I swear to you, this post is not going to be about political correctness. While no one should knowingly be rude to another, I prefer to believe that most of us have the best of intentions at heart in our communications.
On that note, I’d like to discuss whether people who have a diagnosis on the autism spectrum should be called an “autistic person” or a “person with autism”. Most disability advocacy organizations recommend that anyone with a disability should be referred to as a person first, and reference made to the disability second. That’s called “person first” language. There’s a growing contingent within the autism community however, that prefers to be called “autistic person”, or simply “autistic”. That’s called “identity first” language. And it has become a hot button issue for many.
As a writer, I know that even slightly changing the phrasing of words can subtly alter their connotation—even if the words’ literal interpretation means the same thing. And people with differences are so often marginalized in our society, that it’s important to me to refer to them in a way that makes them feel respected. Allow me to explain the difference between person-first language and identity-first language within the autism community:
The Case for Person-First Language
A disability is only part of who a person is, it is not the whole person. Mentioning the disability first is using the disability to define someone, and placing who they are as an individual in a secondary position. A disability is nothing more than a medical diagnosis. You wouldn’t say “cancer person” or “wheelchair person”, you would say “person with cancer”, or “person in a wheelchair”. Mentioning a developmental disability should be handled the same way.
The Case for Identity-First Language
Autism is not something you can separate from the person, it is at the center of who a person is. While there are aspects of it that might be considered disabling, it is not a disease nor a physical limitation. Personality traits are typically used as adjectives, such as calling someone a generous person. Autism may be only one personality trait, but it’s a fundamental one. For example, you wouldn’t say “person with Catholicism” or “person with Americanism”, you would say Catholic or American.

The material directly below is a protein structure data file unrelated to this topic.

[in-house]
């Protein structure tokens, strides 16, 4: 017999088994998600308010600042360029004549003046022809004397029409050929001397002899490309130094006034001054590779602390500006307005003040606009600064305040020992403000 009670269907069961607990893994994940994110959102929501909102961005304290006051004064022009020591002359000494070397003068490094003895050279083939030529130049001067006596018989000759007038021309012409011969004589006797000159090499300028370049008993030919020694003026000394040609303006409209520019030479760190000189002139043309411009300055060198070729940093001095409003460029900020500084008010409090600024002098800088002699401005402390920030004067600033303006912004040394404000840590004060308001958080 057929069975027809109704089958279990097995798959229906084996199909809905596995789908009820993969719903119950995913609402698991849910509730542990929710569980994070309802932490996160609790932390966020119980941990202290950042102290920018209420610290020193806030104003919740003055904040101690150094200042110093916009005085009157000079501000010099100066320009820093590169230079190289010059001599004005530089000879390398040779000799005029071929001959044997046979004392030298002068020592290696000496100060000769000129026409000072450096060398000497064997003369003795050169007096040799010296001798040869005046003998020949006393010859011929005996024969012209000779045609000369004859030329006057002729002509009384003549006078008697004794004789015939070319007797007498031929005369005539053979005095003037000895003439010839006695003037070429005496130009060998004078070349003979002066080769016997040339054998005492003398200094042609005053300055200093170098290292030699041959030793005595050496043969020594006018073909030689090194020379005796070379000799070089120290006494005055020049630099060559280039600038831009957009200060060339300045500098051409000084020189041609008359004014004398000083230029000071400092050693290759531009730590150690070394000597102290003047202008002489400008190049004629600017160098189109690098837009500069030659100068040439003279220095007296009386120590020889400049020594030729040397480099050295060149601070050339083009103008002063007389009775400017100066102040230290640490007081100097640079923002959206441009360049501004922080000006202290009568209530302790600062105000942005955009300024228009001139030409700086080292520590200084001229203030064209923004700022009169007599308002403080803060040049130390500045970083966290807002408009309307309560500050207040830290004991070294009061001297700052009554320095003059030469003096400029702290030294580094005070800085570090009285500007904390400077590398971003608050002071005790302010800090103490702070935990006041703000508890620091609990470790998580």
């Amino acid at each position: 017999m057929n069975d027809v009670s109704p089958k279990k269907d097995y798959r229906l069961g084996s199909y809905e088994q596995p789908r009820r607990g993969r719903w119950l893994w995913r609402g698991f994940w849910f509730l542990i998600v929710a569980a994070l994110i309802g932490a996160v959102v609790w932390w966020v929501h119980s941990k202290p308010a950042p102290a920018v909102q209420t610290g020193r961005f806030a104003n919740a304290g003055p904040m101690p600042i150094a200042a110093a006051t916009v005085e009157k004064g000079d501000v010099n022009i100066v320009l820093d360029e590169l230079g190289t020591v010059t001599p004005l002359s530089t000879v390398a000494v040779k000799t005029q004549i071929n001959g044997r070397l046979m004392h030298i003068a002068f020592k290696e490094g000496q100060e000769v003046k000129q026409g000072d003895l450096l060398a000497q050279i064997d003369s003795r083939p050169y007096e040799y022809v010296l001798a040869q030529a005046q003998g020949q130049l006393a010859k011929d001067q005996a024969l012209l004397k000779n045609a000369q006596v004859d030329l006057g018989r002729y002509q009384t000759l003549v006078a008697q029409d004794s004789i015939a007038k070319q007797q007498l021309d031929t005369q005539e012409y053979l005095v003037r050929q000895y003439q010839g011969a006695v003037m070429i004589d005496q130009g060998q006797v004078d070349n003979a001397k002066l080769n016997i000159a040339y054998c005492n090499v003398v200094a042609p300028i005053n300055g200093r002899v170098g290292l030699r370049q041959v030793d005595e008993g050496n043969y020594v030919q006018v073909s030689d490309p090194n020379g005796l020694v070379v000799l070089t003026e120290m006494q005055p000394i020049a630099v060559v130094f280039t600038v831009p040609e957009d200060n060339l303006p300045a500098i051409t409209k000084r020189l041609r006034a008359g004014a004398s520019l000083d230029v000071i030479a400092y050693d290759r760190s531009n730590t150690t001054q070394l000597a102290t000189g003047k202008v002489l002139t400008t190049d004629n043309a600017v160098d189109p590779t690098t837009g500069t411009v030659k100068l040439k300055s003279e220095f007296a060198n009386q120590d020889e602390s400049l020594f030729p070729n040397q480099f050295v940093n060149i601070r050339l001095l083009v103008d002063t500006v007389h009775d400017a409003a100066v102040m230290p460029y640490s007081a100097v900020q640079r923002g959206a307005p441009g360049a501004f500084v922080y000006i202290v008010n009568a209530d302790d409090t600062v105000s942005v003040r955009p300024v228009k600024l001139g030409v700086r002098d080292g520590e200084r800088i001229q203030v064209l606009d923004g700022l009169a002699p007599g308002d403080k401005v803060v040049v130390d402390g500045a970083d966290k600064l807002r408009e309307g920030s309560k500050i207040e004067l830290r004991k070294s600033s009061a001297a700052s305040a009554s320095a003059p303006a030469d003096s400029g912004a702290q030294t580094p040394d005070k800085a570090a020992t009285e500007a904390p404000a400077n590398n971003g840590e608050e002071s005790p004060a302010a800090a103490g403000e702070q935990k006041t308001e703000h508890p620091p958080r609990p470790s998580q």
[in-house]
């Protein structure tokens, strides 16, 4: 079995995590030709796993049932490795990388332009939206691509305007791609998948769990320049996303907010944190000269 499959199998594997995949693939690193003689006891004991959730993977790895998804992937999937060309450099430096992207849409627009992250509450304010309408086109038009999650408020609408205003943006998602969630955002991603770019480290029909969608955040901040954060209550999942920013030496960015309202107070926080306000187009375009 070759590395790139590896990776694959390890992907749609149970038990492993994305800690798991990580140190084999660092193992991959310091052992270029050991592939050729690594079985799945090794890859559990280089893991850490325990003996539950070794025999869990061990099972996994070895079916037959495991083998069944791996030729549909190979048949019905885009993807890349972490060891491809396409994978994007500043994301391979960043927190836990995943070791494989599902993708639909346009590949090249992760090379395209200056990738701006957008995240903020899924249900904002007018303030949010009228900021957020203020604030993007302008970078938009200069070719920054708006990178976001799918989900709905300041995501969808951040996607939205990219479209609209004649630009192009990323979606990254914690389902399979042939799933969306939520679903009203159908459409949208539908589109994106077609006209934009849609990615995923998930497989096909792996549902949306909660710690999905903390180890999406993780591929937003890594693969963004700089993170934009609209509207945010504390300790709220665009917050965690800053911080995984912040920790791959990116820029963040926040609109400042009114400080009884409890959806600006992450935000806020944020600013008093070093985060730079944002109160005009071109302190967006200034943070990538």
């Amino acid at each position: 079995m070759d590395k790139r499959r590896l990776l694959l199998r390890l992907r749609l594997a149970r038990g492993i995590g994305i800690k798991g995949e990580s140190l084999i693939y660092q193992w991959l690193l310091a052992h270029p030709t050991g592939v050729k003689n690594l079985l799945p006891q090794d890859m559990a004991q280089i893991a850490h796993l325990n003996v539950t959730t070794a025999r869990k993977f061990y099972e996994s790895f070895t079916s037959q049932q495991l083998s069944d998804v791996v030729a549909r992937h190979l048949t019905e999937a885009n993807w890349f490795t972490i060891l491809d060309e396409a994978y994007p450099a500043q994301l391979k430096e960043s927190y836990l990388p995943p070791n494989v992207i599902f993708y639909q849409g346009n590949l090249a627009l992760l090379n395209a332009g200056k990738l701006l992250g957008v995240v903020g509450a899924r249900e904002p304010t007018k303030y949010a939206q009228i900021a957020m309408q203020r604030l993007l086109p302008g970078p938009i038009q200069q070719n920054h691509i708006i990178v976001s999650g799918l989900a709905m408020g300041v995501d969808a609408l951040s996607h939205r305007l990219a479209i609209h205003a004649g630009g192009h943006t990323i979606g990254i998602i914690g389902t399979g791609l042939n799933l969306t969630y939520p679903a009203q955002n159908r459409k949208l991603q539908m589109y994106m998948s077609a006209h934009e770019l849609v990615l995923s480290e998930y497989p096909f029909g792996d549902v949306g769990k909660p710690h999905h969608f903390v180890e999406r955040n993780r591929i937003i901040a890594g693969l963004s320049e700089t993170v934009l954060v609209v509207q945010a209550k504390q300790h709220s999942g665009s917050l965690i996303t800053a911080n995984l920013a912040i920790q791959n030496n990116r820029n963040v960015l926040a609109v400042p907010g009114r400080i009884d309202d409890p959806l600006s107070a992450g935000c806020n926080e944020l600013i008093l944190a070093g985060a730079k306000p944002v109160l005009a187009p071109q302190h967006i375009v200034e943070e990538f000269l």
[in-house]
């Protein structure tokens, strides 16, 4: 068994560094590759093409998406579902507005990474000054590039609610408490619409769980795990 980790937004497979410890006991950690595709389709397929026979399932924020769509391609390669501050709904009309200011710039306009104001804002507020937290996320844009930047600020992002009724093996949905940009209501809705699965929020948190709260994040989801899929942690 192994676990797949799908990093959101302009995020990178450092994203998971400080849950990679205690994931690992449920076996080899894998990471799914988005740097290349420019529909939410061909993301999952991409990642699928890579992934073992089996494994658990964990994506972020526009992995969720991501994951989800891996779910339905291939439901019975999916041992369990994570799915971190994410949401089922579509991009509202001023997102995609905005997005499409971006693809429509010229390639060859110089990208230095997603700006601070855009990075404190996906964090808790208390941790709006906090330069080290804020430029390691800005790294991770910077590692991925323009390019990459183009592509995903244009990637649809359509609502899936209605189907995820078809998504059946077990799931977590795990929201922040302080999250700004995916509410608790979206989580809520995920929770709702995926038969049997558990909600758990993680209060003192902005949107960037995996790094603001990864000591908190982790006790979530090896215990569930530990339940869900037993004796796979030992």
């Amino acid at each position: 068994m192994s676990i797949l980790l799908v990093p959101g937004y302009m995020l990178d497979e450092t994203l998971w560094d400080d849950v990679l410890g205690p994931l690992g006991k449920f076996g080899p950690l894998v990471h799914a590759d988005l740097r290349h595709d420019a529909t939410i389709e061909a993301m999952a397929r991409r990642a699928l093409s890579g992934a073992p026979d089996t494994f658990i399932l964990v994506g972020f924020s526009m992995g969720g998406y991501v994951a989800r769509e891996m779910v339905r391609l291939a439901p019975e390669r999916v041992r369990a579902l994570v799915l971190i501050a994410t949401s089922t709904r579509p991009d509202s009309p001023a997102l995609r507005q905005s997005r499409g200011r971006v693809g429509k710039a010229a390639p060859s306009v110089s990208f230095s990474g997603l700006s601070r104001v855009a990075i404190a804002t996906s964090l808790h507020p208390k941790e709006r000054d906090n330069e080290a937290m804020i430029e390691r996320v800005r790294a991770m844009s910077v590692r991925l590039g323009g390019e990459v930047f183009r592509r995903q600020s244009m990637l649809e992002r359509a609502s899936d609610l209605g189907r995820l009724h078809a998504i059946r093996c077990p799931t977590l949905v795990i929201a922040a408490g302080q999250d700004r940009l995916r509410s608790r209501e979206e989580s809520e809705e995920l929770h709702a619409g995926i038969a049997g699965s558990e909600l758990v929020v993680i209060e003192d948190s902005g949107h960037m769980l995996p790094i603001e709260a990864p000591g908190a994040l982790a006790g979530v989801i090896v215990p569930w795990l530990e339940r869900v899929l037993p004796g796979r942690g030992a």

You may notice that both explanations make a persuasive case for using that particular methodology. Both want to emphasize the value and worth of the person. So which is the right one to use? Unfortunately, there’s no clear answer for that. Self-advocates (the appropriate term for people with autism who have reached the developmental ability to speak for themselves) are split, but I personally believe that the majority is in favor of using “autistic”.
For myself, I make a conscious effort to use the terms interchangeably. And when Cheeks is able to understand the difference, assuming he cares one way or the other, I will follow his lead and use whichever he prefers. If you know him, then you know that the best thing to call him is by his name (“Cheeks”, “Ball of Smiles”, and “sheer awesomesauce” are also acceptable terms). And I am hopefully raising him to believe as I do, which is that even if people get their words wrong, they are generally doing so with good intentions.